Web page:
Would you "flipout" if you had to use this smartphone today? – Odd Phone Mondays

Would you "flipout" if you had to use this smartphone today? – Odd Phone Mondays
Cast your mind back to 2010, which is oddly a long time ago, despite feeling recent, at least to me. Android was still at version 2.1. Smartphones running it came in all sorts of crazy shapes and sizes. One such was the Motorola Flipout – a square-ish smartphone with a physical slide-out QWERTY keyboard.

In this "episode" of Odd Phone Mondays, we'll take a look back at the Motorola Flipout and try to find out if its design and features are missed in 2021.

Previous Odd Phone Mondays:

Small pockets? No problem!

If you thought that the Motorola razr (2020) is the perfect phone for tight jeans-wearers, you should see how tiny Moto's Flipout phone was. And we'll show you, as we have our 2010 review of it below.

But to put it in words first, the Motorola Flipout has a footprint of 2.6 inches, in both width and height, and is a mere 0.67 inches thick. Despite having a slide-out physical keyboard, it would likely fit in your shirt pocket, or perhaps even in that weird tiny jeans pocket we've all wondered about at some point in our lives. (That pocket was originally meant to store a pocket watch.)

Anyway, the Motorola Flipout sports a 2.8-inch TFT display (measured diagonally) at a resolution of just 240 by 320 pixels. The numbers are not too impressive today, and it was quite a low-resolution and washed out display even in its day. At least it's covered with Gorilla Glass, which wasn't as common at the time.

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Speaking of common, something that is not common today – a headphone jack – the Flipout has. It's on its right side, though, as opposed to the top or bottom, where we usually see it on modern phones that still keep it.

Powering the Flipout is a Texas Instruments processor and half a gigabyte of RAM. And on the software side, as mentioned earlier – good old, laggy Android 2.1, that looks like this...

To be fair, check out those widgets among the home screen app icons! I only got that feature on my iPad yesterday (and via the iPadOS 15 public beta)!

That keyboard though!

But what made this phone interesting in 2010, and arguably still does 12 years later is its square form factor and that physical QWERTY keyboard. The keyboard is nicely tucked behind the phone until you need it, so at first glance – you can't even tell it's there.

A gentle push down makes the keyboard flip out with a satisfying click, revealing the rather nice and tall set of keys. Those are all raised and backlit, so even in the dark you'd be comfortable writing on this smartphone. Well, at least if your fingers are small enough, because despite being tall, the keys are quite thin.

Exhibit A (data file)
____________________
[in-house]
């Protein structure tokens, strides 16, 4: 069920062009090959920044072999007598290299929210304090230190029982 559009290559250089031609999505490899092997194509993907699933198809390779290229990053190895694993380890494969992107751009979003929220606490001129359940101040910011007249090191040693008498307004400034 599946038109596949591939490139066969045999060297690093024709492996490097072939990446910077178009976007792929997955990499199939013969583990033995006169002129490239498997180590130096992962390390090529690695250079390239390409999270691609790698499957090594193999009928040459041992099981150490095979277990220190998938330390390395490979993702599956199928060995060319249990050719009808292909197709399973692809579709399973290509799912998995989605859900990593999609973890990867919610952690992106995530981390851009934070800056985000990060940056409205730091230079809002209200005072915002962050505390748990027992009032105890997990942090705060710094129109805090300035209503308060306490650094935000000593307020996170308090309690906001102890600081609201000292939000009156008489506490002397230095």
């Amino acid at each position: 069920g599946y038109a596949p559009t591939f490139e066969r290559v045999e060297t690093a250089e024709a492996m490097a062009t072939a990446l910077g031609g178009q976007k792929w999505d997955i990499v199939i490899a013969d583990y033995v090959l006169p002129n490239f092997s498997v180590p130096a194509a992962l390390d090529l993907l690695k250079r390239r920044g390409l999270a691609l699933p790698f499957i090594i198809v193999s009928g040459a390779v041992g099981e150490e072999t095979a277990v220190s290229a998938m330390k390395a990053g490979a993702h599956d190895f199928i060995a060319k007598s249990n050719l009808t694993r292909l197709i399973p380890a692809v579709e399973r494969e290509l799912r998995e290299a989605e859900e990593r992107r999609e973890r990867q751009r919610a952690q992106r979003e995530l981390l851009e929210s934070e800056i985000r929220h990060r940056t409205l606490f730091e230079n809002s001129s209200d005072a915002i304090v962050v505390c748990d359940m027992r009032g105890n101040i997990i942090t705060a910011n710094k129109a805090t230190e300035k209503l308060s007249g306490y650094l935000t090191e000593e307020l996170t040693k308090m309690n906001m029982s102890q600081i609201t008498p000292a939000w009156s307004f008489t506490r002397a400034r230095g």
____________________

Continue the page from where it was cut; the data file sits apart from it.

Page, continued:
On the bottom left, the Flipout phone even has a directional keypad, suitable for some good retro gaming action, easy website scrolling and text manipulation.

Overall, with the keyboard popped out, the Motorola Flipout can quite resemble a Nintendo Game Boy Advance SP, and fans of that handheld would likely appreciate this look.

If you'd like to see some Flipout keyboard action, and how tiny this phone is in the hand, check out our Motorola Flipout review from back in 2010:

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Modern phones like this still exist!

Yes, square screens have gone the way of the dodo, as most Android apps are made with tall screens in mind. Similarly, physical keyboards, as cool as they might look and feel, are rare nowadays, dropped in favor of on-screen keyboards and thinner phone designs.

But, if you looked at the Motorola Flipout and thought – "I wonder what a modern phone like this would look like." – we can answer that!

In 2014 BlackBerry released the BlackBerry Passport, which sported a much more modernized design, with a larger, but still square display and a QWERTY keyboard. It's quite a beautiful phone, similar to the Flipout.

But since 2014 and 2010 aren't that far apart, we can move forward to 2018 and acknowledge the BlackBerry Key2. This one has a taller display, so it's better suited for modern apps, while still retaining that satisfyingly tactile physical keyboard.

Other, less-known brands continue releasing phones with physical keyboards to this very day, for the dedicated few who need them. And even so, while the Motorola Flipout is a fun little 2010 smartphone to look back on, most of what made it special is no longer present in modern smartphones. Do you wish some of its design features would make a comeback? Cast your vote below and let us know.

What are your thoughts after seeing the Motorola Flipout?

I miss physical keyboards on smartphones
I miss square displays
I miss this tactile flip-out action
I miss small phones
I don't like it / Don't miss these features

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